5. The Pilot Production Phase
Purpose: In the Pilot Production Phase, the primary purpose is to work out any bugs in making the product in volume. It’s also the time where V&V and safety testing is performed, and where much of the paperwork is wrapped up.
Intellectual Property: Prior to this time, it’s safe to be stealthy, but when your baby leaves home, it needs protection. If any patentable art hasn’t been filed, it gets filed now.
Product Development: This phase is all about V&V testing, including building the test units. Activities include a lot of vendor liaison and paperwork.
Prototypes: Pilot Production units are as close to sales units as we can make them so that V&V testing remains valid when you enter production. Depending on the types of V&V tests required, they may be produced in anywhere from tens to thousands of units. Pilot Production prototypes are also often used for sales and support training.
Risk Management: As the manufacturing processes have been established, a Process FMEA (failure mode and effects analysis) can be performed and used to mitigate any risks found. Together with the Use and Design analyses, residual and overall risks can be shown to be mitigated to an acceptable level.
Manufacturing: This is a very busy time, with operator training, process validation, and the manufacture of Pilot Production units.
Human Factors: Using Pilot Production prototypes, the Summative study is performed, demonstrating that the device will be properly and safely used.
Regulatory: At this time, activities depend on the device classification. Tasks may include preparing technical files, 510(k) submissions, PMA supplements, or IDE filings. Clinical trials are performed, and preliminary meetings are held with FDA, Notified Bodies, Institutional Review Boards, and Ministries of Health.
Phase Gate: The Pilot Production Phase ends when development is over, and manufacturing begins in earnest. So, the phase-gate questions are all about “is it ready to sell”:
- • Is the design Verified and Validated?
- • Have all individual risks and overall risk shown to be acceptable when compared to benefits?
- • Has all important intellectual property been secured by patent, license, or other means?
- • Are all regulatory requirements fulfilled?
- • Is the design properly documented in the DMR?
- • Is the development properly documented in the DHF?
- • Is the design intuitive, ergonomic, and safe to use?
- • Are the manufacturing processes capable?
- • Can the device be produced for an acceptable cost?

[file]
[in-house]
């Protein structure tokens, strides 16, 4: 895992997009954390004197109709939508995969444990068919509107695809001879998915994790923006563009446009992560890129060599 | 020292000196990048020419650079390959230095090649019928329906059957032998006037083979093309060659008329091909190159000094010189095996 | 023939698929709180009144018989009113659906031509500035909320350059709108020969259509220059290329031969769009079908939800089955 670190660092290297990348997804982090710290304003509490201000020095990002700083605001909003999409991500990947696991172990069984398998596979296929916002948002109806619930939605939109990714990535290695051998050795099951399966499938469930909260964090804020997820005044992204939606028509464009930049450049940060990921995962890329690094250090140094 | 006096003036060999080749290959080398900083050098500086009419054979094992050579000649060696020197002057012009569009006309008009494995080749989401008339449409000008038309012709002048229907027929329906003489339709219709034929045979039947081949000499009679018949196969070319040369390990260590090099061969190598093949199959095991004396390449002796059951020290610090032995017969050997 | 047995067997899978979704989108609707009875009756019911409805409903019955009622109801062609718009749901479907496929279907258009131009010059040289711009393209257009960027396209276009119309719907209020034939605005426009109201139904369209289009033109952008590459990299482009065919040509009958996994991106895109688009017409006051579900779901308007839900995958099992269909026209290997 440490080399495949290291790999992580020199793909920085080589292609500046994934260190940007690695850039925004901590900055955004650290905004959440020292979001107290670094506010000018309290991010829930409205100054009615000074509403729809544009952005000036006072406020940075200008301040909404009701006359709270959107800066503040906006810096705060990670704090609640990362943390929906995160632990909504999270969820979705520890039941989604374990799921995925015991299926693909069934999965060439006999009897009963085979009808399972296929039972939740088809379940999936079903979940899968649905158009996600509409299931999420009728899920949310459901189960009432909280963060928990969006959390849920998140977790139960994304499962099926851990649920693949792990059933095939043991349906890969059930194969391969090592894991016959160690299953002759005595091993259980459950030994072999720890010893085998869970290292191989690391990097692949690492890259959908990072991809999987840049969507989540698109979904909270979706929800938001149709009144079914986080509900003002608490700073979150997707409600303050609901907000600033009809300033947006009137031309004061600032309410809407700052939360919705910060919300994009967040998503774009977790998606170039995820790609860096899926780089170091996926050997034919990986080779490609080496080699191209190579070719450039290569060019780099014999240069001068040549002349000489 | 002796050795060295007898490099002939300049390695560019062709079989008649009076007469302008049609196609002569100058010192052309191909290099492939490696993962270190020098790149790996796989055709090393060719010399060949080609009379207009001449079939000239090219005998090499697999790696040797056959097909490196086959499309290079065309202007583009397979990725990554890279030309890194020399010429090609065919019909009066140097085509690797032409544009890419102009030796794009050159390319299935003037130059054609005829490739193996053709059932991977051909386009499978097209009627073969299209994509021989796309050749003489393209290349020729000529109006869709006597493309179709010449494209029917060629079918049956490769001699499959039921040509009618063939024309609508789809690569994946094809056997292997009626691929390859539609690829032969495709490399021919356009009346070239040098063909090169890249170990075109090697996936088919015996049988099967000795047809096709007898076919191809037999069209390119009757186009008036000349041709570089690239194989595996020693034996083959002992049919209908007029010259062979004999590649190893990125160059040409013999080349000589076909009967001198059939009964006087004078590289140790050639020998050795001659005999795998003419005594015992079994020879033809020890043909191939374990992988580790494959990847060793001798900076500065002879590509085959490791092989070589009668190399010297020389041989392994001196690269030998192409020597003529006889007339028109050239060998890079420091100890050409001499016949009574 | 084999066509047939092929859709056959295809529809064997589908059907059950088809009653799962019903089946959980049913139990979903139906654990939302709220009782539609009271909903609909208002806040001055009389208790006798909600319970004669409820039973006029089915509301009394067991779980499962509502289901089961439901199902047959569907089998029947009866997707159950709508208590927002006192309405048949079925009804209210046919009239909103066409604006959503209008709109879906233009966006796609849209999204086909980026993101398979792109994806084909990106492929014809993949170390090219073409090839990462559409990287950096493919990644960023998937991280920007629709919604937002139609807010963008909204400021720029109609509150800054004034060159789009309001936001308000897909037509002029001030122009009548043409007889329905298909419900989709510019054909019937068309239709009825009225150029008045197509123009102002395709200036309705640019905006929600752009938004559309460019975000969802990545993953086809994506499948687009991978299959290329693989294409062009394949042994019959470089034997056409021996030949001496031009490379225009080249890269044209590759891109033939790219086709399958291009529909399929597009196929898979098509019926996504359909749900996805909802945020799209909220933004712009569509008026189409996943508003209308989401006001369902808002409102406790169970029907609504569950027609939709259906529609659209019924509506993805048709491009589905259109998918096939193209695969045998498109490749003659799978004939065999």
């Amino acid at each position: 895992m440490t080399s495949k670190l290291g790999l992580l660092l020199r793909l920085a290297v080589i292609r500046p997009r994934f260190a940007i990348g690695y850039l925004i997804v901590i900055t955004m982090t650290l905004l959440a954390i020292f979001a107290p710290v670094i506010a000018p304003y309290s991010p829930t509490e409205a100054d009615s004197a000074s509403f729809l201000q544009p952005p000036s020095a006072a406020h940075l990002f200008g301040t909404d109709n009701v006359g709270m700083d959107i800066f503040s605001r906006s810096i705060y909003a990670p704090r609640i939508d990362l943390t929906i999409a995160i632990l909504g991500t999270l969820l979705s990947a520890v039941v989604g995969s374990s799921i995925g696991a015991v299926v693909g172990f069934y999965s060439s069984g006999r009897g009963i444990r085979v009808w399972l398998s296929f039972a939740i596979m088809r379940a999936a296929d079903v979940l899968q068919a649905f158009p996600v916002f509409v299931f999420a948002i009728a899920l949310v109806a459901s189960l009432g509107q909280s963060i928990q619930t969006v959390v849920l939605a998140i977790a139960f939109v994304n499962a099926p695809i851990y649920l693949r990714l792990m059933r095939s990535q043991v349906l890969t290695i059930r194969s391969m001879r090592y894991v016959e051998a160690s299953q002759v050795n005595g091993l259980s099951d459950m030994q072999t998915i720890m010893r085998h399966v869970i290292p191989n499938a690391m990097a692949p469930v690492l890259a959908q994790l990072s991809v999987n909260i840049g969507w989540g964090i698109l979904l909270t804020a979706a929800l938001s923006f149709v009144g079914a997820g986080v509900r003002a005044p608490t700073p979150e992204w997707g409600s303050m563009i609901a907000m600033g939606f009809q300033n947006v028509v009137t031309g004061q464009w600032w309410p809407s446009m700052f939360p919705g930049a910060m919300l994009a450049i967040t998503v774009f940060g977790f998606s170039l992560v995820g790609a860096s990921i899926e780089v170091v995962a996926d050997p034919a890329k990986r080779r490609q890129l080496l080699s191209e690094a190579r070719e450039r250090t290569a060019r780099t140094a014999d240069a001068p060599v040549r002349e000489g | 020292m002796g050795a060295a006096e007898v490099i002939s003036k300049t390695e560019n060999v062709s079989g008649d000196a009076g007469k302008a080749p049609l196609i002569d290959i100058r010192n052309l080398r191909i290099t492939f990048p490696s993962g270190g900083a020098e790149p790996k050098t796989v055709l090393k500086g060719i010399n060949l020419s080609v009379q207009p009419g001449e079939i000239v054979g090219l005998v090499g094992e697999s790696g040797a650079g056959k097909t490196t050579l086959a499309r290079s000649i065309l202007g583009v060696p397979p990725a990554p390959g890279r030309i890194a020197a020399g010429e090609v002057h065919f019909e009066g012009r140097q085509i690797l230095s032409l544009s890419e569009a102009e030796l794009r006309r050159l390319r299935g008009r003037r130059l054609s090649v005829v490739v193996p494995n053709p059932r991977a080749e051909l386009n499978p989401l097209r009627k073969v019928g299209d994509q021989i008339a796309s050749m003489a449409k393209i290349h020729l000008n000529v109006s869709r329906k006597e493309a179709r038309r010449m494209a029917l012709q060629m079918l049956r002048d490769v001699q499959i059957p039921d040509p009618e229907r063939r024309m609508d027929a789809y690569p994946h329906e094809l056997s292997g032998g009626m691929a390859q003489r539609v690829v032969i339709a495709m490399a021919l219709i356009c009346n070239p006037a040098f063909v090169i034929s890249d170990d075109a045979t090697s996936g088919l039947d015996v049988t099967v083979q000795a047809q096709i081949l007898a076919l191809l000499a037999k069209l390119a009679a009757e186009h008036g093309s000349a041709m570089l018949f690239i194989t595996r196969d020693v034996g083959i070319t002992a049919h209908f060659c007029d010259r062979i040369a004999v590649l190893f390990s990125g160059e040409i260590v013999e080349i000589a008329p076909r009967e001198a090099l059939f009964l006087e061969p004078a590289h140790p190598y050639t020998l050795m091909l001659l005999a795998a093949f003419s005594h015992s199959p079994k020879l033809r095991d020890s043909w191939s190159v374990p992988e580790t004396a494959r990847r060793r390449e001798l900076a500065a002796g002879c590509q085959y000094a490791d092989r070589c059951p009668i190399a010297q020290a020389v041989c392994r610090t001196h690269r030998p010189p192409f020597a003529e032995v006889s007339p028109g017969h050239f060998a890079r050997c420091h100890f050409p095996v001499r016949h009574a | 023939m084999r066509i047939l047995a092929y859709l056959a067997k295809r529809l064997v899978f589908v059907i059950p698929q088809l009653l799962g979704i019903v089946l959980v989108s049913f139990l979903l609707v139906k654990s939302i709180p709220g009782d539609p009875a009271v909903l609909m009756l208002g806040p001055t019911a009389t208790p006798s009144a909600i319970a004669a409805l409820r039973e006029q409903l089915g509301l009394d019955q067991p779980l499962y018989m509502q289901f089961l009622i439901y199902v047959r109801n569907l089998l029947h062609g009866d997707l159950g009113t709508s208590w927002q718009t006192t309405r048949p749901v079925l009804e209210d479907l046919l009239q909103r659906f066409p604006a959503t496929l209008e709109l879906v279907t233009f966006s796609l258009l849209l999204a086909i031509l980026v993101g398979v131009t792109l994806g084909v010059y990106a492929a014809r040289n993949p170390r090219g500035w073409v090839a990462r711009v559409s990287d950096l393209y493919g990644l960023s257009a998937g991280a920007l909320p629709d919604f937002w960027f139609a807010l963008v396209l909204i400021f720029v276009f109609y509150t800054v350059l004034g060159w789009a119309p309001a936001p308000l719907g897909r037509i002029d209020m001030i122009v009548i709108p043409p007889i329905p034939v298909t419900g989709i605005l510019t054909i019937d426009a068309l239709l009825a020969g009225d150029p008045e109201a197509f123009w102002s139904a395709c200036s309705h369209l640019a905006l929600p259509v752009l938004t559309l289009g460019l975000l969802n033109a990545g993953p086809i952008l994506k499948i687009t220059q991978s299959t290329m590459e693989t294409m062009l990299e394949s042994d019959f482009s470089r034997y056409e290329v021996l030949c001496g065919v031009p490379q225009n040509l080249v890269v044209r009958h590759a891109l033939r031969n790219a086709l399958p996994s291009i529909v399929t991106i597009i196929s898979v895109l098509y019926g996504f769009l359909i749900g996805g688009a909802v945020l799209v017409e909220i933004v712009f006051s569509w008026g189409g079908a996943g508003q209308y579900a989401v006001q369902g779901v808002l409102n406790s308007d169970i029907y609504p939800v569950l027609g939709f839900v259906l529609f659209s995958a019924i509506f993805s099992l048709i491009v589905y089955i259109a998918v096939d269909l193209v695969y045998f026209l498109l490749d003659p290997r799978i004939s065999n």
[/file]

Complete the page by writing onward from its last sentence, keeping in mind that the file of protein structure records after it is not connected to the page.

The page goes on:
6. The Manufacturing Phase
Purpose: This is the only phase where a long duration is desirable. At this time, you want the development team to be done and off on their next project. This is only possible if the design has been properly transferred during Pilot Production, and the Manufacturing team knows everything it needs to.
Intellectual Property: When you start selling your product, the competition may try to invalidate some of your IP (intellectual property) or show that you infringe on some of theirs. Defending your IP against such assaults, and extending the range of your patent umbrella become the important things. It’s also a time to consider whether other companies might benefit from your inventions and would be willing to pay for a license.
Product Development: It’s done now. Negative customer feedback or adverse events are two ways that the design team might be called back in to help evaluate device failures or assist in any needed redesign and revalidation. Customer feedback sometimes identifies opportunities rather than problems and a re-design might stem from one of these.
Prototypes: Prototyping is also over, except to support any redesign efforts arising from post-market feedback. Prototyping resources may be involved in making tools for support and training activities.
Risk Management: Once a product is in production, Risk Management takes a monitoring role for the field use of the product and the processes used to make it. When any new risk-pertinent information comes in from the field or if any design changes are made, Risk Analyses may need to be performed again.
Manufacturing: Production, support, and service are the focus now. Efforts to reduce COGS (cost of goods sold), improve process capability, reduce WIP (work in progress) and lead time, or increase quality become routine work.
Human Factors: As with Risk Management, Human Factor issues may arise if users find a new way to misuse the product, or if continued use results in ergonomic or safety issues. Documentation such as manuals and labeling may require revision to address such issues.
Regulatory: Maintenance of the system established during the design by monitoring and measurement, quality audits, CAPA (corrective and preventive action), and management review is the mission. In the case of adverse events or complaints, it may be necessary to perform investigations and notify regulators.
Phase Gate: Manufacturing ends when you don’t want to sell the product anymore. But as long as your product is in the field, you remain responsible for it in many ways. Before you can kill a product, you need to plan for how you will continue to service and support existing customers, transition them to your new product, or even decommission equipment.
So, that’s how we look at projects here at DeviceLab. In our next post, we’ll talk about how DeviceLab’s process for medical device development compares to the famous FDA “waterfall” diagram. See the Process and Compliance pages on our website for more information on how we do things.